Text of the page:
Holidays in Thailand: 6 Celebrations in 4 Months
There always seems to be some kind of celebration in Thailand. Thai people love to celebrate, have a good time and dress up. Although most Thais are Buddhist, they celebrate many other religious and cultural celebrations in addition to their own.
In the four months I have lived in Thailand, I have celebrated more holidays than I would in a typical year. In fact, just this past week, I wore a wedding dress on Valentine’s Day and a Chinese style outfit for the New Year. While I was new to celebrating many of these holidays, even the ones I had celebrated before, seemed different. However, the goal has always been the same: to teach others about the holidays that different cultures, religions and countries celebrate and to have a good time. None of these holidays were too commercialized; instead, they were just filled with laughter, food, music and smiles.
Here are 6 holidays that I’ve been lucky enough to celebrate while living in Thailand:
Holidays in Thailand: 6 Celebrations in 4 Months
1. Loy Krathong Festival
From November 2-6, there were food vendors, competitions, concerts, elephants, and parades surrounding the 700-year-old ruins in the Old City of Sukhothai for the Loy Krathong Festival. In Thai, loy means ‘to float’ and a krathong is a circular floating object decorated with banana leaves, flowers, a candle and incense sticks. The purpose of the festival is for Thai people to pay their respects to the Goddess of the River, Phra Mae Khongka, to show their gratitude for their plentiful water and to ask her forgiveness for the ensuing pollution. Additionally, floating the krathong away, also represents floating away misfortune in the past and asking for good luck in the future.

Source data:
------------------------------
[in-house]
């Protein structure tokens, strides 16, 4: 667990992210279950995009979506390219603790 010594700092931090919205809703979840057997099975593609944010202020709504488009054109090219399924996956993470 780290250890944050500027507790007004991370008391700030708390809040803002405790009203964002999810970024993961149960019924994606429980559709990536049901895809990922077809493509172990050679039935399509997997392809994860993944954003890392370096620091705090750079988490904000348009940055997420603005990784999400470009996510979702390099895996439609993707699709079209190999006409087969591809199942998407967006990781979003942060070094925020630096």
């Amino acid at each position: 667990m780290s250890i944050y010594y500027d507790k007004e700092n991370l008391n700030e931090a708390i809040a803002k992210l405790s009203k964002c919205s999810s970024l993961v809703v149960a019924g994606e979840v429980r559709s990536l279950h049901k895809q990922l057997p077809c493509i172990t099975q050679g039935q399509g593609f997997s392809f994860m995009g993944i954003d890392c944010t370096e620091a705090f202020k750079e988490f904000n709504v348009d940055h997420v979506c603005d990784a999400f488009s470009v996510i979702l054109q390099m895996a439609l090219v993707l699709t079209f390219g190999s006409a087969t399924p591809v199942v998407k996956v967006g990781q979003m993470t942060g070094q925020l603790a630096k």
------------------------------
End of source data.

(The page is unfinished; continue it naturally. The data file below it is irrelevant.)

During one of the nights of the festival, my boss took my co-teacher and I to the festival with her family. She bought us krathongs, led us toward the river and said: “Put all of the bad things inside the krathong and let them float away for tomorrow will be a better day.” The Loy Krathong festival is also known as the Festival of Lights, so I launched a sky lantern, known as khom loi into the sky.
I let it go and wished for happiness, love, and health for all of the people dear to me. It was such a symbolic and beautiful gesture, and I was so grateful to have been a part of this festival.
2. King’s Birthday
December 5th is the King of Thailand’s birthday. Thais love their king and consider him to be a father figure. In fact, the King’s Birthday is also known as Father’s Day in Thailand. During the week leading up to his birthday, all of my students drew portraits of the King and made Father’s Day cards.
In honor of the King, we wore yellow, the color of the monarchy, during all of December. During the week of his birthday, there were festivities throughout the country, but since we had some time off of school, my friends and I celebrated in Bangkok.
On the night of the King’s Birthday, we joined thousands on the lawn of the Grand Palace to light candles for the King and to watch fireworks. It was really fascinating to experience how much love and admiration the Thai people have for their King.
It was very surprising to me that Christmas was a big deal in Thailand. In the weeks leading up to December 25, there were decorations everywhere and all we were doing at school was singing Jingle Bells and preparing for the Christmas Day assembly. Our school director explained that we celebrate Christmas to spread good cheer and to teach the students about a holiday that other countries celebrate. On Christmas Day, my coworker and I dressed up as Santa Claus, while all of the other teachers and students wore red, as well as Santa hats.